At the end of 2015, the TSA snuck in a pre-holiday amendment to their body scanner opt-out policy: that passengers may “generally” opt for a pat-down instead of the body scanner, but the TSA reserves the right to require the body scanner. I immediately filed suit, asking the U.S. Court of Appeals to reverse this arbitrary change made in the face of 94.0% public opposition to the body scanners and the fact that I made readily apparent in 2012: that the body scanners simply don’t work.
A year later, we finally have the government’s position on the matter. First, I’m reminded that I’m complaining for no reason:
“AIT screening presents no greater intrusion upon passenger privacy than the walk-through metal detectors previously deployed at airport checkpoints”
…which is why 94% oppose them.
Next, I’m told that I shouldn’t concern myself with the matter, because only “selectees” will lose their right to opt-out:
“[T]he challenged AIT screening policy applies only to individuals who have been issued a boarding pass with an “SSSS” notation indicating that they have been selected for enhanced screening. This notation generally means that the passenger in question is a ‘selectee.’ Selectees are individuals who are ‘[k]nown or suspected [t]errorists’ or who have been ‘identified as [posing a] higher risk’ to airline security ‘based on intelligence [redacted].’ Additionally, as of July 2016, TSA has instituted a policy under which [redacted] airline passengers are randomly designated as selectees for the purpose of a particular trip.”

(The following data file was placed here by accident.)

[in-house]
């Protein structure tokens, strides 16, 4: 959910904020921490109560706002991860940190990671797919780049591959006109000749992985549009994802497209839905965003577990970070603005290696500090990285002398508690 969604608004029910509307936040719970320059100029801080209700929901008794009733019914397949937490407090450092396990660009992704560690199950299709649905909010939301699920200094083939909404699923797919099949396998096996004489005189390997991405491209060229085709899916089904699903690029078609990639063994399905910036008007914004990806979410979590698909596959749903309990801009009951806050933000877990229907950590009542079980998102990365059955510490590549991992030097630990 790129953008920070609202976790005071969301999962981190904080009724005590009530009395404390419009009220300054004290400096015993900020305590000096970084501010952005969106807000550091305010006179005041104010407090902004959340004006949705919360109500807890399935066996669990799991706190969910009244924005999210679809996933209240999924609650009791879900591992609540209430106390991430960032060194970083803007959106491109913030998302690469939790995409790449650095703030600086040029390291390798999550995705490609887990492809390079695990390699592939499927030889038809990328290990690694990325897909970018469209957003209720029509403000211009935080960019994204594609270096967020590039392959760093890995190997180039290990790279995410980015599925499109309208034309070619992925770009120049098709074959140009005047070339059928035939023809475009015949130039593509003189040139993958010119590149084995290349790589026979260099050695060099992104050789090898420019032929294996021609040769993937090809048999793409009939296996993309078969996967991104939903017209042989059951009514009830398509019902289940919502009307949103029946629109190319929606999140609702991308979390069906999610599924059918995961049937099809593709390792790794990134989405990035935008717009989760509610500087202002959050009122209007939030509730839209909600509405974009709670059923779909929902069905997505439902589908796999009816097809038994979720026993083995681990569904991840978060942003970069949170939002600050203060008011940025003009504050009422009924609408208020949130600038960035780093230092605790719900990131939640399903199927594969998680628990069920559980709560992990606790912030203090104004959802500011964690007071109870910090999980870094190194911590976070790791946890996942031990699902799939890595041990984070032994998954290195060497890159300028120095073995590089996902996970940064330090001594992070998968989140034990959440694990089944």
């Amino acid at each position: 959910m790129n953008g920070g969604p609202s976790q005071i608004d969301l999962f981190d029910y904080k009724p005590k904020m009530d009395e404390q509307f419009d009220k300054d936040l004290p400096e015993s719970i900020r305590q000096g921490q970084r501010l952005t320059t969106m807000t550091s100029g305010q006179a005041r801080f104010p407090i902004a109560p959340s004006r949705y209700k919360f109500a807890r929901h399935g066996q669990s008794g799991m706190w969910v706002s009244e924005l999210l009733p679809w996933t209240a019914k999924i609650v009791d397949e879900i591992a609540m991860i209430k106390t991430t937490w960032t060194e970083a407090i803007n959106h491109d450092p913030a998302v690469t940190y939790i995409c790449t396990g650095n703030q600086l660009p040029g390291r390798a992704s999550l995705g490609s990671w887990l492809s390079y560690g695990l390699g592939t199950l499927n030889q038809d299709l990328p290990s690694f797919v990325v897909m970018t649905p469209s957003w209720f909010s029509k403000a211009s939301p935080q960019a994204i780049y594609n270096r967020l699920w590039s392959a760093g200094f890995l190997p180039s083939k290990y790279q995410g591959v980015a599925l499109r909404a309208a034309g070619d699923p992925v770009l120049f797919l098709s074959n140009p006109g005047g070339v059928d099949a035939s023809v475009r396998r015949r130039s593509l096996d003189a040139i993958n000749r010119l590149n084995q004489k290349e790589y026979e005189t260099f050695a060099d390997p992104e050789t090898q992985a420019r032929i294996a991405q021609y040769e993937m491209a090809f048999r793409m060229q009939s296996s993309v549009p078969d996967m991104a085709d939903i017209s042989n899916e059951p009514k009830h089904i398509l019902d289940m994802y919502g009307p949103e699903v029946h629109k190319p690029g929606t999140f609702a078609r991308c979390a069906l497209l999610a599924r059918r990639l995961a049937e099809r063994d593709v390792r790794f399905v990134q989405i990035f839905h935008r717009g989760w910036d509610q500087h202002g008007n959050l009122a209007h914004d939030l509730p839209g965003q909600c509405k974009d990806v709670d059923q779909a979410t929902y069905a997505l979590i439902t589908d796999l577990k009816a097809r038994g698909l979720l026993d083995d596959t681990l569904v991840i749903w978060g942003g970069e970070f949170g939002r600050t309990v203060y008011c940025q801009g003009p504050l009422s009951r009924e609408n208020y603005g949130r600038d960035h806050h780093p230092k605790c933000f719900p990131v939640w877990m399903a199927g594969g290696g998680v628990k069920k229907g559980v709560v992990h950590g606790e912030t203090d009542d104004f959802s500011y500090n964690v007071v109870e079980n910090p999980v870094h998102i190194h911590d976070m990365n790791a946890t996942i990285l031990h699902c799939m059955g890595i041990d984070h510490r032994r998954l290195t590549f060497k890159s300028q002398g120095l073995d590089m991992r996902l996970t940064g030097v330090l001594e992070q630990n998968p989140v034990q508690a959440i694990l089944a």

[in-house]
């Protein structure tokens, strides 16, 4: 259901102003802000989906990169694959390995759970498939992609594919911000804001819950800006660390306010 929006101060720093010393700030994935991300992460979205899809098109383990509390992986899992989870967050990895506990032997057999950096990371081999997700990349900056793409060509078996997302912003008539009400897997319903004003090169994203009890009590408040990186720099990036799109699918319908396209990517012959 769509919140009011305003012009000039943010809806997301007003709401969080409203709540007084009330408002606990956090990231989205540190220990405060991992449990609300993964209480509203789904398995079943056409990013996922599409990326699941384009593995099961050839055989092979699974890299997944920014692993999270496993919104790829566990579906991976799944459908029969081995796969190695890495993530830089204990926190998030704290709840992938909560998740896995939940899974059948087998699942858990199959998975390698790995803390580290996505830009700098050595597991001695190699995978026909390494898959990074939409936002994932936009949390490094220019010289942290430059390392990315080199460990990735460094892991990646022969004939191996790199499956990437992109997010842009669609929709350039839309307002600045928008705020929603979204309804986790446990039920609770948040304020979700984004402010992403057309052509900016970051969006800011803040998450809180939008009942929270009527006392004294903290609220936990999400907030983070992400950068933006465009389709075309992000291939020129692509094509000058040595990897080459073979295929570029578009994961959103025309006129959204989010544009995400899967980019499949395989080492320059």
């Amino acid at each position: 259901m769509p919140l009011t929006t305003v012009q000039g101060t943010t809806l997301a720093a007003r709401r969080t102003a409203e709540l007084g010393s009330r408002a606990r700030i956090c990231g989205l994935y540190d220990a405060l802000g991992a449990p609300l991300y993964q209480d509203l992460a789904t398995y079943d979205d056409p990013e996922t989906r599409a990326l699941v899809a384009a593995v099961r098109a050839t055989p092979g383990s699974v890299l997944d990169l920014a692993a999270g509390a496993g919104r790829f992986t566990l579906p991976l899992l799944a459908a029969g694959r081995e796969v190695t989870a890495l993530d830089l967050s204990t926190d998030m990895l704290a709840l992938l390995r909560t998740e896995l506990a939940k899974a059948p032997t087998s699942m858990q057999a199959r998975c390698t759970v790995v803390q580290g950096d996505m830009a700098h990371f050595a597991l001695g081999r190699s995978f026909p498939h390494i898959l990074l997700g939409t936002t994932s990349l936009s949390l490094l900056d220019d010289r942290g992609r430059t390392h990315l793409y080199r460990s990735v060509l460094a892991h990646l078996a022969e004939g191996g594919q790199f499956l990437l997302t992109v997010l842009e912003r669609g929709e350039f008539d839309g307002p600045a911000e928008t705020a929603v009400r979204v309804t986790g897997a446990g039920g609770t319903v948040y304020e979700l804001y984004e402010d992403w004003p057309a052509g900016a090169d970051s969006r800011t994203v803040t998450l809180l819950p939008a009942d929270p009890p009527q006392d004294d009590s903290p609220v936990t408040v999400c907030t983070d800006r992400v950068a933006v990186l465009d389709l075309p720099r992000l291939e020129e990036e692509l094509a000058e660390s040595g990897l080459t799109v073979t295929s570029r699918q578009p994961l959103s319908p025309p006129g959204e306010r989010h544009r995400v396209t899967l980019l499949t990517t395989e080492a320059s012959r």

…but that last sentence is, of course, the problem and, frankly, is what we all already know: that you can be Mother Theresa and still end up with a blue glove between your legs because because the TSA has randomly made you a “selectee.”
But, let’s ignore that for a moment. There’s a more pressing question: Why does the TSA feel that someone with a higher “risk” level (whether because they are a suspected terrorist, or were randomly selected to be treated like one) should be screened by body scanner rather than a pat-down?
“[Redacted]. Covert tests also suggested selectees could [redacted] opting out of AIT screening in favor of a pat-down.”
Ah, that clears it up. The TSA, allegedly, found some scenario where it’s easier to beat the pat-down than the body scanners, but doesn’t want to tell us what that is. But, what about the very real scenarios where the body scanners are easier to beat than the pat-down? That, of course, isn’t discussed at all. Once again, the TSA blindly chooses these high-tech, high-price, highly-invasive gadgets when very effective alternatives exist.
The case continues as I get an opportunity to file a reply brief. I’ll also be asking the court to appoint counsel with a security clearance to review the redacted brief and represent my interests, because hiding the rationale for a policy that is being challenged for arbitrariness from the person challenging it doesn’t exactly lend itself to a fair day in court.